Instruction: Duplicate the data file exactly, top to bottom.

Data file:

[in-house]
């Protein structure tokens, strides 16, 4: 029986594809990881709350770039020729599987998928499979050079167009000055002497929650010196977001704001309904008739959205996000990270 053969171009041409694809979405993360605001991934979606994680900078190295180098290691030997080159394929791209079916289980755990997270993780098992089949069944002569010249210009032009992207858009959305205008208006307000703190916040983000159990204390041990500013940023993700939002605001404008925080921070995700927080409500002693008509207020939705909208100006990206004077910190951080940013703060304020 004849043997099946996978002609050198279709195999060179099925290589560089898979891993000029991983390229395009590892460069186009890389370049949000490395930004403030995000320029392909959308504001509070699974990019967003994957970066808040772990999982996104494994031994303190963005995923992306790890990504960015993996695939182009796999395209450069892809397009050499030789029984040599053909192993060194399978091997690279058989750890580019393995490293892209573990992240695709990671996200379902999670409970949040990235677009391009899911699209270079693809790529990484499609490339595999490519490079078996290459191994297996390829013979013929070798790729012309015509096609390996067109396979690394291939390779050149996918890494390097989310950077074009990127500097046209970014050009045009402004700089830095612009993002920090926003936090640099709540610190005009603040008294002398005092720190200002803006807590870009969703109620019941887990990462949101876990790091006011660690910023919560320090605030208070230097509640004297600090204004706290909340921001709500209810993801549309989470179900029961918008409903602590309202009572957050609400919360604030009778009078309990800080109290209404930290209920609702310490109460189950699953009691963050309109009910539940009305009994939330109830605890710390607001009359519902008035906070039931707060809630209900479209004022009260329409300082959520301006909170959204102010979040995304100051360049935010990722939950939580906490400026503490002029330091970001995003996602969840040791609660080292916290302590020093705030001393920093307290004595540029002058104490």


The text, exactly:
[in-house]
């Protein structure tokens, strides 16, 4: 029986594809990881709350770039020729599987998928499979050079167009000055002497929650010196977001704001309904008739959205996000990270 053969171009041409694809979405993360605001991934979606994680900078190295180098290691030997080159394929791209079916289980755990997270993780098992089949069944002569010249210009032009992207858009959305205008208006307000703190916040983000159990204390041990500013940023993700939002605001404008925080921070995700927080409500002693008509207020939705909208100006990206004077910190951080940013703060304020 004849043997099946996978002609050198279709195999060179099925290589560089898979891993000029991983390229395009590892460069186009890389370049949000490395930004403030995000320029392909959308504001509070699974990019967003994957970066808040772990999982996104494994031994303190963005995923992306790890990504960015993996695939182009796999395209450069892809397009050499030789029984040599053909192993060194399978091997690279058989750890580019393995490293892209573990992240695709990671996200379902999670409970949040990235677009391009899911699209270079693809790529990484499609490339595999490519490079078996290459191994297996390829013979013929070798790729012309015509096609390996067109396979690394291939390779050149996918890494390097989310950077074009990127500097046209970014050009045009402004700089830095612009993002920090926003936090640099709540610190005009603040008294002398005092720190200002803006807590870009969703109620019941887990990462949101876990790091006011660690910023919560320090605030208070230097509640004297600090204004706290909340921001709500209810993801549309989470179900029961918008409903602590309202009572957050609400919360604030009778009078309990800080109290209404930290209920609702310490109460189950699953009691963050309109009910539940009305009994939330109830605890710390607001009359519902008035906070039931707060809630209900479209004022009260329409300082959520301006909170959204102010979040995304100051360049935010990722939950939580906490400026503490002029330091970001995003996602969840040791609660080292916290302590020093705030001393920093307290004595540029002058104490």